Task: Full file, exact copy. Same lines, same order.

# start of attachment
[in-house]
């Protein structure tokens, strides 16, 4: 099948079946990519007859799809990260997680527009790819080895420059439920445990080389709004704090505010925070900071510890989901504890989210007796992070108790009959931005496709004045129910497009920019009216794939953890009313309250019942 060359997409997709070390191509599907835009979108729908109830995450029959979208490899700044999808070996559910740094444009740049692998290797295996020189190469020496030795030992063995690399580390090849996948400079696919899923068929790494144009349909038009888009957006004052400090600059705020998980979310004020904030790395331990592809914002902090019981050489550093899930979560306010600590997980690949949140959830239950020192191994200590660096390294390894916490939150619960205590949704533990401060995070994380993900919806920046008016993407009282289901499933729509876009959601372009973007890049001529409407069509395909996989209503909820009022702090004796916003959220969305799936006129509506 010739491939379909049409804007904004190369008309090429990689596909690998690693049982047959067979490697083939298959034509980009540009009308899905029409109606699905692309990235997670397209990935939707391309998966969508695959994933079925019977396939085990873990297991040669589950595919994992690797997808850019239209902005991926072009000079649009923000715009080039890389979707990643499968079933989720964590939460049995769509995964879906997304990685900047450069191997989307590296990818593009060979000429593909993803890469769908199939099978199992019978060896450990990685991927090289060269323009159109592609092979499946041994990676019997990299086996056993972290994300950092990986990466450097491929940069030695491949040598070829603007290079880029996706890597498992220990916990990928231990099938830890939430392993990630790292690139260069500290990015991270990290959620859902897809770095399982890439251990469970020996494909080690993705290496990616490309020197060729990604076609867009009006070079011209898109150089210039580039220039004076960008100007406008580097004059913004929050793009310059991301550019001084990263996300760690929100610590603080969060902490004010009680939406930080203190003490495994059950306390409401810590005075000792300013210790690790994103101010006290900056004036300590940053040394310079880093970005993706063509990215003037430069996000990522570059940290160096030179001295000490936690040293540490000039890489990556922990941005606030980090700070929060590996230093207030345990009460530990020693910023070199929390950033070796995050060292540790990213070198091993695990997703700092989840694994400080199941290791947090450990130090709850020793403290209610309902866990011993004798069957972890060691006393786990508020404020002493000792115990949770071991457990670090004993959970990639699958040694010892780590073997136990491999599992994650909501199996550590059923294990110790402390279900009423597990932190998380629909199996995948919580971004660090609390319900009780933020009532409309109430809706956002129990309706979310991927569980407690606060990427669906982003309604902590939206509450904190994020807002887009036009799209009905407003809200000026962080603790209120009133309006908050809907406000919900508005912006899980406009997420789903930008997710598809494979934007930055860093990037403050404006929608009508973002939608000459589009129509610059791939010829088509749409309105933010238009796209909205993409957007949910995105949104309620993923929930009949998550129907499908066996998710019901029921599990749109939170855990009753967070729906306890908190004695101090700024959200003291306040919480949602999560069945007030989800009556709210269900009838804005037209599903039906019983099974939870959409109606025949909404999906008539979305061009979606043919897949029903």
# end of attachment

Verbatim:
[in-house]
């Protein structure tokens, strides 16, 4: 099948079946990519007859799809990260997680527009790819080895420059439920445990080389709004704090505010925070900071510890989901504890989210007796992070108790009959931005496709004045129910497009920019009216794939953890009313309250019942 060359997409997709070390191509599907835009979108729908109830995450029959979208490899700044999808070996559910740094444009740049692998290797295996020189190469020496030795030992063995690399580390090849996948400079696919899923068929790494144009349909038009888009957006004052400090600059705020998980979310004020904030790395331990592809914002902090019981050489550093899930979560306010600590997980690949949140959830239950020192191994200590660096390294390894916490939150619960205590949704533990401060995070994380993900919806920046008016993407009282289901499933729509876009959601372009973007890049001529409407069509395909996989209503909820009022702090004796916003959220969305799936006129509506 010739491939379909049409804007904004190369008309090429990689596909690998690693049982047959067979490697083939298959034509980009540009009308899905029409109606699905692309990235997670397209990935939707391309998966969508695959994933079925019977396939085990873990297991040669589950595919994992690797997808850019239209902005991926072009000079649009923000715009080039890389979707990643499968079933989720964590939460049995769509995964879906997304990685900047450069191997989307590296990818593009060979000429593909993803890469769908199939099978199992019978060896450990990685991927090289060269323009159109592609092979499946041994990676019997990299086996056993972290994300950092990986990466450097491929940069030695491949040598070829603007290079880029996706890597498992220990916990990928231990099938830890939430392993990630790292690139260069500290990015991270990290959620859902897809770095399982890439251990469970020996494909080690993705290496990616490309020197060729990604076609867009009006070079011209898109150089210039580039220039004076960008100007406008580097004059913004929050793009310059991301550019001084990263996300760690929100610590603080969060902490004010009680939406930080203190003490495994059950306390409401810590005075000792300013210790690790994103101010006290900056004036300590940053040394310079880093970005993706063509990215003037430069996000990522570059940290160096030179001295000490936690040293540490000039890489990556922990941005606030980090700070929060590996230093207030345990009460530990020693910023070199929390950033070796995050060292540790990213070198091993695990997703700092989840694994400080199941290791947090450990130090709850020793403290209610309902866990011993004798069957972890060691006393786990508020404020002493000792115990949770071991457990670090004993959970990639699958040694010892780590073997136990491999599992994650909501199996550590059923294990110790402390279900009423597990932190998380629909199996995948919580971004660090609390319900009780933020009532409309109430809706956002129990309706979310991927569980407690606060990427669906982003309604902590939206509450904190994020807002887009036009799209009905407003809200000026962080603790209120009133309006908050809907406000919900508005912006899980406009997420789903930008997710598809494979934007930055860093990037403050404006929608009508973002939608000459589009129509610059791939010829088509749409309105933010238009796209909205993409957007949910995105949104309620993923929930009949998550129907499908066996998710019901029921599990749109939170855990009753967070729906306890908190004695101090700024959200003291306040919480949602999560069945007030989800009556709210269900009838804005037209599903039906019983099974939870959409109606025949909404999906008539979305061009979606043919897949029903």